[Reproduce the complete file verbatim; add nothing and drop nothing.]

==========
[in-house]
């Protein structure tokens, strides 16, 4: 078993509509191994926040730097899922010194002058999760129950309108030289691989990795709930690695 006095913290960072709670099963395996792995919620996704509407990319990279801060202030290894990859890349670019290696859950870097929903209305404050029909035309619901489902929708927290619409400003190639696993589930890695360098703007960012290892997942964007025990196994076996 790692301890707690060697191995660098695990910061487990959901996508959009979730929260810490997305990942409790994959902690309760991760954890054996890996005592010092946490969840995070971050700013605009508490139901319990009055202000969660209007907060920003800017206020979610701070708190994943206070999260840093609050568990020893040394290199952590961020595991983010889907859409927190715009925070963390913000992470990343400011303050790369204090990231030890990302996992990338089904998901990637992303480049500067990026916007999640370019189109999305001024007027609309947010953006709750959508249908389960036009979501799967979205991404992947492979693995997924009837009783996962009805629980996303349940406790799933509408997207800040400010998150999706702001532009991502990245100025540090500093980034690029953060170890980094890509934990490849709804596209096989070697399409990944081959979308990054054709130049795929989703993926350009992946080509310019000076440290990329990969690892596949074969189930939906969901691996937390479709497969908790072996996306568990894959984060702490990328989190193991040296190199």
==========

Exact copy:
[in-house]
């Protein structure tokens, strides 16, 4: 078993509509191994926040730097899922010194002058999760129950309108030289691989990795709930690695 006095913290960072709670099963395996792995919620996704509407990319990279801060202030290894990859890349670019290696859950870097929903209305404050029909035309619901489902929708927290619409400003190639696993589930890695360098703007960012290892997942964007025990196994076996 790692301890707690060697191995660098695990910061487990959901996508959009979730929260810490997305990942409790994959902690309760991760954890054996890996005592010092946490969840995070971050700013605009508490139901319990009055202000969660209007907060920003800017206020979610701070708190994943206070999260840093609050568990020893040394290199952590961020595991983010889907859409927190715009925070963390913000992470990343400011303050790369204090990231030890990302996992990338089904998901990637992303480049500067990026916007999640370019189109999305001024007027609309947010953006709750959508249908389960036009979501799967979205991404992947492979693995997924009837009783996962009805629980996303349940406790799933509408997207800040400010998150999706702001532009991502990245100025540090500093980034690029953060170890980094890509934990490849709804596209096989070697399409990944081959979308990054054709130049795929989703993926350009992946080509310019000076440290990329990969690892596949074969189930939906969901691996937390479709497969908790072996996306568990894959984060702490990328989190193991040296190199």